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Why is there no split tabbed/stacked?

asked 2014-10-25 11:20:49 +0000

wave and matter gravatar image

updated 2015-08-03 07:37:01 +0000

Adaephon gravatar image

In the i3 documentation I find the commands split horizontal and split vertical, which will create a branch in the container tree with horizontally or vertically split subcontainers. However, there is no split stacked or split tabbed. To get the same effect, i would have to do Alt+H + Alt+S.

I think that this would be a both usefull and logical feature to have. For myself, I added the stacking version of it using

bindsym Mod1+z split horizontal, layout stacking

But still, I wonder, if there is a design reason for not having this?

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answered 2015-08-03 08:53:38 +0000

Adaephon gravatar image

Searching through the discussion mailing list and the issue tracker I could not find any instance where this was even discussed. And the only other related question on this FAQ (that I could find) was resolved the same way you do.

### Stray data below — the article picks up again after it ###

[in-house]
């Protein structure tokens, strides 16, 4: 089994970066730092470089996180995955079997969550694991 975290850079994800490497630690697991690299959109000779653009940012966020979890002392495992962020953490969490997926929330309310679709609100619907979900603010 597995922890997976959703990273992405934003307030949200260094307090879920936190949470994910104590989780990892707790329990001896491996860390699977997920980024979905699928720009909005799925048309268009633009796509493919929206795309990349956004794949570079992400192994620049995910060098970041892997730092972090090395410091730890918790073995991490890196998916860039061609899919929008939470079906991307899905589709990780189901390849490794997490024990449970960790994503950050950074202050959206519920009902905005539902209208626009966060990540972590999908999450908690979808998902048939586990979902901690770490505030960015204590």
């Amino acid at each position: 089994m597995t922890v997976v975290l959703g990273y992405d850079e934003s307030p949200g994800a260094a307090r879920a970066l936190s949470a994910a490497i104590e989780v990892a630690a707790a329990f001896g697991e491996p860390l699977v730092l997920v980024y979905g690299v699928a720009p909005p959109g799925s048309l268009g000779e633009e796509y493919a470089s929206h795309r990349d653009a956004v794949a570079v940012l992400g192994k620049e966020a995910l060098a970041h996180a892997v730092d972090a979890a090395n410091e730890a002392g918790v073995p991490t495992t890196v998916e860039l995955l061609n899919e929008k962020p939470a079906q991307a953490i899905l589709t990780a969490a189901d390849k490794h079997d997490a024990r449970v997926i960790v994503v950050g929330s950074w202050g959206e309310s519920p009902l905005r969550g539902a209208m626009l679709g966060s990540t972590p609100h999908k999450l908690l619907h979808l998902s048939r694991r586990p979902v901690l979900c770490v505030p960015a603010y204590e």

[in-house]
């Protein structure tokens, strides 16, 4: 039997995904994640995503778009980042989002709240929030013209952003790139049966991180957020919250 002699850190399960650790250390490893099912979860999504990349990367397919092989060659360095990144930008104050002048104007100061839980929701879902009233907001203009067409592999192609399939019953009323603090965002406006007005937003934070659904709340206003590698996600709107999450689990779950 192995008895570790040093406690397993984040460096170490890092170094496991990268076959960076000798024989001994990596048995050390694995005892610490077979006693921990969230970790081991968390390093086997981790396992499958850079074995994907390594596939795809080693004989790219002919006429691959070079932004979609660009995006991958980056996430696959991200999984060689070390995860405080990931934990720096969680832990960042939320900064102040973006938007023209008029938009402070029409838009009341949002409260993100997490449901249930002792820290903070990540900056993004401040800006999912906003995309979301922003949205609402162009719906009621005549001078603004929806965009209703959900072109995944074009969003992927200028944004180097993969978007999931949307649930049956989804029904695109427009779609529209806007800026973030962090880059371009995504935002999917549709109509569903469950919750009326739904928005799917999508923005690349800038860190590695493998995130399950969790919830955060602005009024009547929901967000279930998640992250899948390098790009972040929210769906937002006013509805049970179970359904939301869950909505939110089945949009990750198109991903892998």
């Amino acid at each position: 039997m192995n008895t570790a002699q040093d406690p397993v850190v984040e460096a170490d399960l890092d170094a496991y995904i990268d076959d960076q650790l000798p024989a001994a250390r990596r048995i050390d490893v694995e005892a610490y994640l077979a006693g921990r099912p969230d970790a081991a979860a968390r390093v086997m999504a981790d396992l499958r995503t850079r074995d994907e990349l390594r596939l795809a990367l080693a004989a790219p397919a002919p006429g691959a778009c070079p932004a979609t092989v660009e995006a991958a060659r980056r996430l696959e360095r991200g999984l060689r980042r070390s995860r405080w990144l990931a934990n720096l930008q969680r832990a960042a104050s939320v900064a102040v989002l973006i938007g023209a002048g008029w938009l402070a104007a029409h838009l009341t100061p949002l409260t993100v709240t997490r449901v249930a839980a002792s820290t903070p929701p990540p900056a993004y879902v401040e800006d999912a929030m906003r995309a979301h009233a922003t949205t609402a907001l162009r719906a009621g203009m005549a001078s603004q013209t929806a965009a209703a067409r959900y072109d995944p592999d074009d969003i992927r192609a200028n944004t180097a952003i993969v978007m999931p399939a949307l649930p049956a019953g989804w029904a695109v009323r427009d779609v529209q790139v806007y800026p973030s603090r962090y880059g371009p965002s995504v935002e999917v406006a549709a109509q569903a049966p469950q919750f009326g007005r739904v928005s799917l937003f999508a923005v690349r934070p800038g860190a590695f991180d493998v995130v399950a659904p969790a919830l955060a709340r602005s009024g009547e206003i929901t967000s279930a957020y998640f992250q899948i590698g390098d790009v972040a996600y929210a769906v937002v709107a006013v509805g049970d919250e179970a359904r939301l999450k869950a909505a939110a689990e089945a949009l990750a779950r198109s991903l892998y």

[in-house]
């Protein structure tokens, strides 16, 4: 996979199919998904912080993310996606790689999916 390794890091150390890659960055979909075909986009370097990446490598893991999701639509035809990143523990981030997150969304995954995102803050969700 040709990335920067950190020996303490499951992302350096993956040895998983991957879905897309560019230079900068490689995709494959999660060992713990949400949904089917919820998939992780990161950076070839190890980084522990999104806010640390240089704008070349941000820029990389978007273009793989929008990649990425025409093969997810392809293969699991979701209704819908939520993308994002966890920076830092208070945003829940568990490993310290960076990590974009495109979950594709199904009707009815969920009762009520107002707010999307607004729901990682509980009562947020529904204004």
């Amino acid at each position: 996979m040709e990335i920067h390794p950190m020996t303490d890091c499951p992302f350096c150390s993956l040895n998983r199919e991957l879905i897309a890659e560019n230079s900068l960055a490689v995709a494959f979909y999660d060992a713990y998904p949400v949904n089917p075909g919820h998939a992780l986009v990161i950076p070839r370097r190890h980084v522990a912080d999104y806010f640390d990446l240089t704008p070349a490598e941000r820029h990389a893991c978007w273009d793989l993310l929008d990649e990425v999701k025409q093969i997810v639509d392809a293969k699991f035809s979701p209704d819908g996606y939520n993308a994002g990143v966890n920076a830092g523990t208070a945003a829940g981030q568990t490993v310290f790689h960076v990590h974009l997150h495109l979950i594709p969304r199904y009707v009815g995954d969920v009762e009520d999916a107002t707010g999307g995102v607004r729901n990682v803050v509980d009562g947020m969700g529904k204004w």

So, the reason, why this is not implemented, is probably just that no one felt it was really needed. Especially as there is an easy workaround.

If you you are not satisfied with the workaround, you can always open a feature request or maybe even program the feature yourself. If nothing else, you will probably at least get an answer why it is not or will not be implemented.

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answered 2015-07-31 23:34:43 +0000

adam gravatar image

I also think "split stacked" would be a good feature. I find myself doing "alt+h + alt+enter + alt+s" a lot.

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answered 2014-10-25 17:57:32 +0000

ANOKNUSA gravatar image

Stacked and tabbed containers are best not used nested, but as parents of single windows or horizontally/vertically split containers. Trust me, nesting a bunch of stacked or tabbed containers within parents is a recipe for tedium. It's harder to navigate within the layout and harder to break the layout down once there are windows you no longer need open (you may find yourself rearranging windows more frequently than necessary). If you want a group of stacked or tabbed windows on one side and a series of splits on the other, create two separate containers at the same level instead of nesting them together.

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Asked: 2014-10-25 11:20:49 +0000

Seen: 476 times

Last updated: Aug 03